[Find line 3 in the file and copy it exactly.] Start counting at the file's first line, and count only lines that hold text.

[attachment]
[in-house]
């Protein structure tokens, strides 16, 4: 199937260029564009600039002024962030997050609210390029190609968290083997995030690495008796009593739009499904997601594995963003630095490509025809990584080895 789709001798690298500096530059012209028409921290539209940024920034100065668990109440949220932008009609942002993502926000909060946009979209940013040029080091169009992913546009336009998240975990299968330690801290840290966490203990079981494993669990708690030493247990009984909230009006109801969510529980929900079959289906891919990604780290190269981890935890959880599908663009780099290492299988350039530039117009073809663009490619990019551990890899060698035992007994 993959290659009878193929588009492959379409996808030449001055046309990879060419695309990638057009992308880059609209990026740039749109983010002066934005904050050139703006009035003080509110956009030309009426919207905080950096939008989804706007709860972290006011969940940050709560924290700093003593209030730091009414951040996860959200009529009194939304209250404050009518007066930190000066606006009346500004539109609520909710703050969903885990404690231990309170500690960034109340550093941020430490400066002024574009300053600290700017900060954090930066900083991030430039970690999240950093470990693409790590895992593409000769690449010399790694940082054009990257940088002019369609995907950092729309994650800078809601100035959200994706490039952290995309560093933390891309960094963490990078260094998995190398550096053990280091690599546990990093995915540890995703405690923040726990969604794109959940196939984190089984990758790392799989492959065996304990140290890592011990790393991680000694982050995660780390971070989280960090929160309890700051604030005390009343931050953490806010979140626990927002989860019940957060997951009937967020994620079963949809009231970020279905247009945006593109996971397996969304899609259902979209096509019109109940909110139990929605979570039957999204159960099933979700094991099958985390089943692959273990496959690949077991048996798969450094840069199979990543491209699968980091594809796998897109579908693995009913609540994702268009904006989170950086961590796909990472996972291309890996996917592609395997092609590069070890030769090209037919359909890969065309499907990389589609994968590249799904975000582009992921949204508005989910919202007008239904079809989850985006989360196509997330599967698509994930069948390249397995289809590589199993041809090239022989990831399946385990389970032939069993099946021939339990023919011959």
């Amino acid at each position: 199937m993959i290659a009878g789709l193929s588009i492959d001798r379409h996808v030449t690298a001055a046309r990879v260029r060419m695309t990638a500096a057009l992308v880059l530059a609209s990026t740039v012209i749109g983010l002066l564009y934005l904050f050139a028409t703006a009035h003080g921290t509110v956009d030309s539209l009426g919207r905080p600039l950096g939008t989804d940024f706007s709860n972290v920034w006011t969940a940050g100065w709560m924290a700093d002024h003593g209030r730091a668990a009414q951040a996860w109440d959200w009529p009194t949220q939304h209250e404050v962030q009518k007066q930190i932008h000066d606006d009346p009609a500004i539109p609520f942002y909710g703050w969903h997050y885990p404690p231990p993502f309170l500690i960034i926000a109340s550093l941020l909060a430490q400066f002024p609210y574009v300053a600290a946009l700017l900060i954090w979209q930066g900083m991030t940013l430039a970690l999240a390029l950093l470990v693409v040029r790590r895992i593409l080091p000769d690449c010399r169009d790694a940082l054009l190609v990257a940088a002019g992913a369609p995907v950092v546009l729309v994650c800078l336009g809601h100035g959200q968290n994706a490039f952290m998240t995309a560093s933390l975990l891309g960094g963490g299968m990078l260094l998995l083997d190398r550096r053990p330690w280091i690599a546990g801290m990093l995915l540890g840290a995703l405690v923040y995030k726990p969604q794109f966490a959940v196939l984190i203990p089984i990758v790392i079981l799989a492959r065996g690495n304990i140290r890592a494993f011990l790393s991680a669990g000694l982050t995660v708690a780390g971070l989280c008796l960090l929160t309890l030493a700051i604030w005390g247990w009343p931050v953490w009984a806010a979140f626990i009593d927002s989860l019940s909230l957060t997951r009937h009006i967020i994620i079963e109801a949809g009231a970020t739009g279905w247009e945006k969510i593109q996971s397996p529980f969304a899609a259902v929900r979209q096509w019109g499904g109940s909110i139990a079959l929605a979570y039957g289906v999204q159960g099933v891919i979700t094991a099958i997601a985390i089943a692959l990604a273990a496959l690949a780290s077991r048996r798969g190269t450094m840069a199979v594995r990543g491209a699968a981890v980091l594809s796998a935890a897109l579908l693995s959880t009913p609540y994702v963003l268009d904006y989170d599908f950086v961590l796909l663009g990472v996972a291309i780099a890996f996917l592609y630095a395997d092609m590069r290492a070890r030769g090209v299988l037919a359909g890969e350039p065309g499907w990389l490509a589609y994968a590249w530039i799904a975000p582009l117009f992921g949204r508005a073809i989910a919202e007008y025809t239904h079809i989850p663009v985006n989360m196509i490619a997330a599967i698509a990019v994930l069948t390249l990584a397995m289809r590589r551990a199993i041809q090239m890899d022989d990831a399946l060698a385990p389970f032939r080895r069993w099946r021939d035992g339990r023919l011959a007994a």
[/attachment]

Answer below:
């Amino acid at each position: 199937m993959i290659a009878g789709l193929s588009i492959d001798r379409h996808v030449t690298a001055a046309r990879v260029r060419m695309t990638a500096a057009l992308v880059l530059a609209s990026t740039v012209i749109g983010l002066l564009y934005l904050f050139a028409t703006a009035h003080g921290t509110v956009d030309s539209l009426g919207r905080p600039l950096g939008t989804d940024f706007s709860n972290v920034w006011t969940a940050g100065w709560m924290a700093d002024h003593g209030r730091a668990a009414q951040a996860w109440d959200w009529p009194t949220q939304h209250e404050v962030q009518k007066q930190i932008h000066d606006d009346p009609a500004i539109p609520f942002y909710g703050w969903h997050y885990p404690p231990p993502f309170l500690i960034i926000a109340s550093l941020l909060a430490q400066f002024p609210y574009v300053a600290a946009l700017l900060i954090w979209q930066g900083m991030t940013l430039a970690l999240a390029l950093l470990v693409v040029r790590r895992i593409l080091p000769d690449c010399r169009d790694a940082l054009l190609v990257a940088a002019g992913a369609p995907v950092v546009l729309v994650c800078l336009g809601h100035g959200q968290n994706a490039f952290m998240t995309a560093s933390l975990l891309g960094g963490g299968m990078l260094l998995l083997d190398r550096r053990p330690w280091i690599a546990g801290m990093l995915l540890g840290a995703l405690v923040y995030k726990p969604q794109f966490a959940v196939l984190i203990p089984i990758v790392i079981l799989a492959r065996g690495n304990i140290r890592a494993f011990l790393s991680a669990g000694l982050t995660v708690a780390g971070l989280c008796l960090l929160t309890l030493a700051i604030w005390g247990w009343p931050v953490w009984a806010a979140f626990i009593d927002s989860l019940s909230l957060t997951r009937h009006i967020i994620i079963e109801a949809g009231a970020t739009g279905w247009e945006k969510i593109q996971s397996p529980f969304a899609a259902v929900r979209q096509w019109g499904g109940s909110i139990a079959l929605a979570y039957g289906v999204q159960g099933v891919i979700t094991a099958i997601a985390i089943a692959l990604a273990a496959l690949a780290s077991r048996r798969g190269t450094m840069a199979v594995r990543g491209a699968a981890v980091l594809s796998a935890a897109l579908l693995s959880t009913p609540y994702v963003l268009d904006y989170d599908f950086v961590l796909l663009g990472v996972a291309i780099a890996f996917l592609y630095a395997d092609m590069r290492a070890r030769g090209v299988l037919a359909g890969e350039p065309g499907w990389l490509a589609y994968a590249w530039i799904a975000p582009l117009f992921g949204r508005a073809i989910a919202e007008y025809t239904h079809i989850p663009v985006n989360m196509i490619a997330a599967i698509a990019v994930l069948t390249l990584a397995m289809r590589r551990a199993i041809q090239m890899d022989d990831a399946l060698a385990p389970f032939r080895r069993w099946r021939d035992g339990r023919l011959a007994a």